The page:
Death Jazz” is not a genre I had previously encountered, but it appeared to me at Womad in the form of a Japanese 6-piece known as Soil & “Pimp” Sessions. They push the boundaries of conventional jazz like no other. This is not just your “avant-garde” twiddling, oft-applauded by the Alex Marsdens of this world, this is a breed of jazz specialisation with an appreciation of many very different genres. Clearly, each musician (except the fat guy in the middle who does nothing other than shout “DEATH JAZZZZZZ!!!!!” or “ARE YOU READY?”) is a bit of a genius on their instrument and has obviously been trained to the nth degree, yet all of them are here to shatter preconceptions and remove jazz from its elitist position. And for that, I salute them. Musical geniuses they may be, but you’ll have to excuse the hideous outfits. Live, this band are simply marvellous, which an energy they can’t keep confined to the stage (3 out of 6 of the band jumped into the crowd at various points during their set) rewarding the audience with phenomenal solos featuring incredible musical theatrics. See what you think.


At Womad there really is something for everyone. Someone pointed out to me (perhaps a bit unfairly) that a lot of the ‘world music’ was in fact just different countries’ interpretations  of ska and reggae so I went off in search of some true world music and I wasn’t disappointed.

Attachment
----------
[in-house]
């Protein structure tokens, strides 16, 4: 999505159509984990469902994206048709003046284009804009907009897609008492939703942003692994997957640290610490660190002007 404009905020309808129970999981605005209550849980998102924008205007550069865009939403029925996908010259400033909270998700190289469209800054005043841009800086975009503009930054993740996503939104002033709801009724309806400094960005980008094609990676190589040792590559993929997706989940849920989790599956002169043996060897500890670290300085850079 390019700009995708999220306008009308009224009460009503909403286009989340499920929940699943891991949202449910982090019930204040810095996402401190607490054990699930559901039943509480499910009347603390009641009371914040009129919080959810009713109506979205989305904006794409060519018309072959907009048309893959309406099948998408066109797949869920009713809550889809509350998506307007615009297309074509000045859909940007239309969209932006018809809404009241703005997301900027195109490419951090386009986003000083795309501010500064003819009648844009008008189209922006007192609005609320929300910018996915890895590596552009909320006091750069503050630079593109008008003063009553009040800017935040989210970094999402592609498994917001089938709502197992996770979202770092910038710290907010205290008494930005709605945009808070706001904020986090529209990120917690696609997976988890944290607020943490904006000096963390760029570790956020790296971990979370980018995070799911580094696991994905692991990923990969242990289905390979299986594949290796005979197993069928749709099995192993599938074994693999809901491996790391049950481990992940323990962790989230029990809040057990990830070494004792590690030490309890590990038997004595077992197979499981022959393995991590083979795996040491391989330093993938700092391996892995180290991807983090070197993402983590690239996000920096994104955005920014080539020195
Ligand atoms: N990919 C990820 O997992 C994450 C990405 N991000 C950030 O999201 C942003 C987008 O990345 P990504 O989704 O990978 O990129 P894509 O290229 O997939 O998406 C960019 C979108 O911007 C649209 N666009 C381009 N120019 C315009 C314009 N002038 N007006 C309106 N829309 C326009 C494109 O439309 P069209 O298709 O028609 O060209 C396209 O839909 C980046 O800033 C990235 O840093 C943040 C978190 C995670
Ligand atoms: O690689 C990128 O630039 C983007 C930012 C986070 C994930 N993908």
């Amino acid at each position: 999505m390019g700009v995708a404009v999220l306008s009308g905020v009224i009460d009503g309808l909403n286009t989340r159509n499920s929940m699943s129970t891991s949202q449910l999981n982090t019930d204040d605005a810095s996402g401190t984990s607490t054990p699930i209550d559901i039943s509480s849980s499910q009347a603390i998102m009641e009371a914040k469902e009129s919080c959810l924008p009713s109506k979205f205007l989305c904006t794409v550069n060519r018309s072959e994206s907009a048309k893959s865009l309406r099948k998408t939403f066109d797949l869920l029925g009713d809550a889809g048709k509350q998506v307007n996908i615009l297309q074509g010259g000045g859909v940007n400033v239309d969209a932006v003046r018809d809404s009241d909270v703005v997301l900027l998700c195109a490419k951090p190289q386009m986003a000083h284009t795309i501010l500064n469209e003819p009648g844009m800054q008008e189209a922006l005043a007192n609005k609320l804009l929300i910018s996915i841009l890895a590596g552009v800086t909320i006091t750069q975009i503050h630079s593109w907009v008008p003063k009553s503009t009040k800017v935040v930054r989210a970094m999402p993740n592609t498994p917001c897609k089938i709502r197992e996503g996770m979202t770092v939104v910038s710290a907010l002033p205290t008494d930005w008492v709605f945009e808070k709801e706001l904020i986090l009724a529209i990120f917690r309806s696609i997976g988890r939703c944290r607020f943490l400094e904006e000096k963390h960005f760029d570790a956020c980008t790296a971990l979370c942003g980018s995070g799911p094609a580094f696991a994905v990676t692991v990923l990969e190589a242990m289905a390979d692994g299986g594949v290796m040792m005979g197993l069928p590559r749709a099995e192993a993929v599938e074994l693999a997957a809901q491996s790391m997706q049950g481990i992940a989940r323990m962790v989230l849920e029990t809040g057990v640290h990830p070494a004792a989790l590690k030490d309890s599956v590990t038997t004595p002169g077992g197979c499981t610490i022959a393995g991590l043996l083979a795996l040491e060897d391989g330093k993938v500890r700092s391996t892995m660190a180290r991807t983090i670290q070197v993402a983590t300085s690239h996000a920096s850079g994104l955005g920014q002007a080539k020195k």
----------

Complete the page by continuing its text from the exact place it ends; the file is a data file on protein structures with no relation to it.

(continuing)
My search was led by our good friend Ed who led me straight to Rizwan-Muazzam Qawwali. Heard of them?  You should have! I was enthusiastically informed that these guys are the nephews of one of the greatest Qawwali singers of all time -Nusrat Fateh Ali Khan! Being the musical philistine that I am I’m having a hard time trying to describe exactly what Qawwali music is. It is music you would usually dance to, that’s for sure, and for me it’s not music I would put on at home. For me it was about that experience right there and then. I’m not the spiritual sort of guy but this music – designed to lift your mind to a higher state of consciousness – really got me took my mind in a different direction and being the rocker that I am it was quite a shock to the system – but in a good way!

The music centres around the powerful vocal of the 2 front men whose voices are so filled with passion, so intense that you cannot help but stand there in awe.

All in all, Womad is the perfect festival to go without any expectations or preconceptions, absorb yourself into new sounds and new cultures, and leave with an urge to update your iTunes. Hopefully this has given you a flavour of this particular festival. Womad 2011 anyone? I’ll bring the box of wine and a ukulele, and we can sing our way down Charlton Park.